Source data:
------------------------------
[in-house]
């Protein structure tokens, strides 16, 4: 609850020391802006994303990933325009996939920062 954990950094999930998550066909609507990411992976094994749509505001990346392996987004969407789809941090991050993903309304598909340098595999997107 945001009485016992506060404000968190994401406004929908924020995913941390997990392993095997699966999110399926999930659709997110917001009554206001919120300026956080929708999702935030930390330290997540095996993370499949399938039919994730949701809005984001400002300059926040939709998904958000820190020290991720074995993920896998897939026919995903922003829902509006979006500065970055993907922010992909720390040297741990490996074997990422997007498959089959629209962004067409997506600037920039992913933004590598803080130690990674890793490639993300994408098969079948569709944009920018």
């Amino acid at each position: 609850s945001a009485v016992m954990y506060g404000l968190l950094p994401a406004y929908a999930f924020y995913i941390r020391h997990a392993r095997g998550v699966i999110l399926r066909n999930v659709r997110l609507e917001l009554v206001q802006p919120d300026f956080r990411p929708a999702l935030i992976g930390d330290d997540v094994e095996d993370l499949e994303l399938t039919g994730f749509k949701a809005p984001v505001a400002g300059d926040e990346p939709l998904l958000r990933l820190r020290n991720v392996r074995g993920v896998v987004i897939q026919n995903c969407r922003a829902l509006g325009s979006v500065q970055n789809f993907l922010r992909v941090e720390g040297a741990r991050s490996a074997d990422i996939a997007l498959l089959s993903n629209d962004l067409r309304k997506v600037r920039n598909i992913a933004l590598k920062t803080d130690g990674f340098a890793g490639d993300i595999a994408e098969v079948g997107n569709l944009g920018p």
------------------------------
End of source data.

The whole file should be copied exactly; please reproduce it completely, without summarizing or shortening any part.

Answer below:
[in-house]
């Protein structure tokens, strides 16, 4: 609850020391802006994303990933325009996939920062 954990950094999930998550066909609507990411992976094994749509505001990346392996987004969407789809941090991050993903309304598909340098595999997107 945001009485016992506060404000968190994401406004929908924020995913941390997990392993095997699966999110399926999930659709997110917001009554206001919120300026956080929708999702935030930390330290997540095996993370499949399938039919994730949701809005984001400002300059926040939709998904958000820190020290991720074995993920896998897939026919995903922003829902509006979006500065970055993907922010992909720390040297741990490996074997990422997007498959089959629209962004067409997506600037920039992913933004590598803080130690990674890793490639993300994408098969079948569709944009920018």
């Amino acid at each position: 609850s945001a009485v016992m954990y506060g404000l968190l950094p994401a406004y929908a999930f924020y995913i941390r020391h997990a392993r095997g998550v699966i999110l399926r066909n999930v659709r997110l609507e917001l009554v206001q802006p919120d300026f956080r990411p929708a999702l935030i992976g930390d330290d997540v094994e095996d993370l499949e994303l399938t039919g994730f749509k949701a809005p984001v505001a400002g300059d926040e990346p939709l998904l958000r990933l820190r020290n991720v392996r074995g993920v896998v987004i897939q026919n995903c969407r922003a829902l509006g325009s979006v500065q970055n789809f993907l922010r992909v941090e720390g040297a741990r991050s490996a074997d990422i996939a997007l498959l089959s993903n629209d962004l067409r309304k997506v600037r920039n598909i992913a933004l590598k920062t803080d130690g990674f340098a890793g490639d993300i595999a994408e098969v079948g997107n569709l944009g920018p």